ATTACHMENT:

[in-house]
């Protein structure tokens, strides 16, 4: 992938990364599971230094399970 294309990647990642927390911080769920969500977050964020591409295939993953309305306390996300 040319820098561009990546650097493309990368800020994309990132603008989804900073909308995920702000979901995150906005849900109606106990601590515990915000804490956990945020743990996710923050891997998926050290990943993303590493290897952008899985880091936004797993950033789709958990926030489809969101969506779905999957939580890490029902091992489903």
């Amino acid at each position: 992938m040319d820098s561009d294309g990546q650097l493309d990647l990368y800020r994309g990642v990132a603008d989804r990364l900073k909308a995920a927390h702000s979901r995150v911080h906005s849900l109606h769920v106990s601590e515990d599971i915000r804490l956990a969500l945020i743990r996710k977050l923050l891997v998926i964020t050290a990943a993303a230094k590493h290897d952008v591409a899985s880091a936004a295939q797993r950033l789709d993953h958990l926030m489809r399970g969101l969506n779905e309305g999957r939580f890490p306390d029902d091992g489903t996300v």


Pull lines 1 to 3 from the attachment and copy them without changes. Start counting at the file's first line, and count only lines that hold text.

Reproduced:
[in-house]
């Protein structure tokens, strides 16, 4: 992938990364599971230094399970 294309990647990642927390911080769920969500977050964020591409295939993953309305306390996300 040319820098561009990546650097493309990368800020994309990132603008989804900073909308995920702000979901995150906005849900109606106990601590515990915000804490956990945020743990996710923050891997998926050290990943993303590493290897952008899985880091936004797993950033789709958990926030489809969101969506779905999957939580890490029902091992489903």
């Amino acid at each position: 992938m040319d820098s561009d294309g990546q650097l493309d990647l990368y800020r994309g990642v990132a603008d989804r990364l900073k909308a995920a927390h702000s979901r995150v911080h906005s849900l109606h769920v106990s601590e515990d599971i915000r804490l956990a969500l945020i743990r996710k977050l923050l891997v998926i964020t050290a990943a993303a230094k590493h290897d952008v591409a899985s880091a936004a295939q797993r950033l789709d993953h958990l926030m489809r399970g969101l969506n779905e309305g999957r939580f890490p306390d029902d091992g489903t996300v």